The set of studies running on Apple's ResearchKit is continuing to expand and improve. Yale School of Medicine and The Icahn School of Medicine at Mount Sinai are the latest to step up their use of the platform, rolling out a new heart condition study and refining an asthma app, respectively.
The FDA has come good on its promise to make its stash of medical device data available publicly.
The latest version alerts users when new information about the shortage of a drug is available.
The acquisition tightens BBK's ties to the team that helped to develop its patient and site engagement mobile app, My Clinical Study Buddy.
With the security of Apple's cloud storage system under scrutiny following reports linking it to the leak of private photographs, the company has barred apps that store health information from using the platform. The stipulation is one of several made by Apple as it tries to expand into healthcare without creating privacy problems or angering regulators.
Over the past year, many tech heavyweights have begun moving into the mHealth sector. Developers got an early look at Google's offering this week, with the search giant releasing a preview version of its APIs for health app developers.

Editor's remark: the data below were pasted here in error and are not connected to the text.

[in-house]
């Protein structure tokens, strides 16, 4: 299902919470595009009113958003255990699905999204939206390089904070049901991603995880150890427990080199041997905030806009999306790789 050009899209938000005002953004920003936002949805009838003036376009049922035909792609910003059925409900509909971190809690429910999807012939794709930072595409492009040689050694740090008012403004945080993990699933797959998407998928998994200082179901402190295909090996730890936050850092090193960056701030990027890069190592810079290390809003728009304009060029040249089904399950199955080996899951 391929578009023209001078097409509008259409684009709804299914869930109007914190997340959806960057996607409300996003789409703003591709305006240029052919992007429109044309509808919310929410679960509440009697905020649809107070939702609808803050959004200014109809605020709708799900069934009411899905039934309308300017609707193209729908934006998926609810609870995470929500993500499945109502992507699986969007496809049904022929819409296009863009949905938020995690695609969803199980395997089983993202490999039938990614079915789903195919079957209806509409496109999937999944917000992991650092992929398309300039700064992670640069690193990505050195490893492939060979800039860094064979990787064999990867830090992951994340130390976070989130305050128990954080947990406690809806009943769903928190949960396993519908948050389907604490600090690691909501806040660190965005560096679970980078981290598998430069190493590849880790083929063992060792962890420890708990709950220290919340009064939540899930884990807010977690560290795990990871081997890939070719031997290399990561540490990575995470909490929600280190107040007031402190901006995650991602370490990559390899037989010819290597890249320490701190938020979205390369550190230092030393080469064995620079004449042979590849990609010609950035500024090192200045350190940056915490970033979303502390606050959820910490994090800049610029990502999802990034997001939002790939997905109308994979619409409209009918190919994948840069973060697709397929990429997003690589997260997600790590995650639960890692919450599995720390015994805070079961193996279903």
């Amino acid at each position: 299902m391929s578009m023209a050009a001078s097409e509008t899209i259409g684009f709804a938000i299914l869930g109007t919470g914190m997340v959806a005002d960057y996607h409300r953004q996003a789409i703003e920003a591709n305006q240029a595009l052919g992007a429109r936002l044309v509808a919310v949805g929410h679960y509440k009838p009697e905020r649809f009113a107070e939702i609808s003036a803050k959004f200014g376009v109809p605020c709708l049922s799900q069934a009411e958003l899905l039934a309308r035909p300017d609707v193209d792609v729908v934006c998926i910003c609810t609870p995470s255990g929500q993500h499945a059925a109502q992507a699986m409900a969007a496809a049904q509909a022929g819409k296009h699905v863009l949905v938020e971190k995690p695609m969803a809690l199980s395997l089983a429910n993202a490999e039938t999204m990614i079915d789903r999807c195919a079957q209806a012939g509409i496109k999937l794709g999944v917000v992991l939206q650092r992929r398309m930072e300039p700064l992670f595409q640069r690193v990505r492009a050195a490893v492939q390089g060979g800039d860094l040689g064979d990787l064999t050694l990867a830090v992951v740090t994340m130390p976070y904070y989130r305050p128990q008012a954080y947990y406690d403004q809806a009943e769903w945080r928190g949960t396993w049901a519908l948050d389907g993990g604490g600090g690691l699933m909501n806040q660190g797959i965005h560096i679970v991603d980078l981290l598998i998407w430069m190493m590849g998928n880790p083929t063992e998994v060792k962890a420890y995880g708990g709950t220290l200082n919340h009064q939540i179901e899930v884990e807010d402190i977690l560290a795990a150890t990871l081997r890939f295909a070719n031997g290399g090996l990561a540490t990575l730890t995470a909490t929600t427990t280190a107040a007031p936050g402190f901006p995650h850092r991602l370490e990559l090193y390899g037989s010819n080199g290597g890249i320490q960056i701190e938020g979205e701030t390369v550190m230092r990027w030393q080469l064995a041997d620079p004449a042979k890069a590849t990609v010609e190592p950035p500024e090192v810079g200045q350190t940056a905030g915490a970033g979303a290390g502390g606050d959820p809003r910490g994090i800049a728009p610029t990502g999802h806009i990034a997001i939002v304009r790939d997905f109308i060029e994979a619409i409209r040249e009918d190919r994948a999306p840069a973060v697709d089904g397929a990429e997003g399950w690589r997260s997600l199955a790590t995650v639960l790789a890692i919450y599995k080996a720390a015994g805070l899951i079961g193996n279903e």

Every year the FDA receives hundreds of Freedom of Information Act requests from biopharma companies for adverse-event data, while others take equally laborious steps to access the information. Now the FDA is opening up its adverse-event data through an application programming interface.
The Merck executive leading the company's digital innovation unit has warned that Boston's startups can still improve, particularly with regards to the degree of scientific rigor applied to their apps.
Beth Noveck's mission has been to apply the transparency and collaboration of the open-source movement to government. Noveck has now left the White House, but the ideas she brought are still percolating through the governmental machine. In 2014, the thinking is set to lead to a new, more open FDA.
The FDA has moved tentatively into the world of smartphones and social media, with its guidance often lagging behind industry expectations and its own activities being grown carefully. These in-house initiatives are now due to gain a new component. The FDA is working on a drug shortages smartphone app.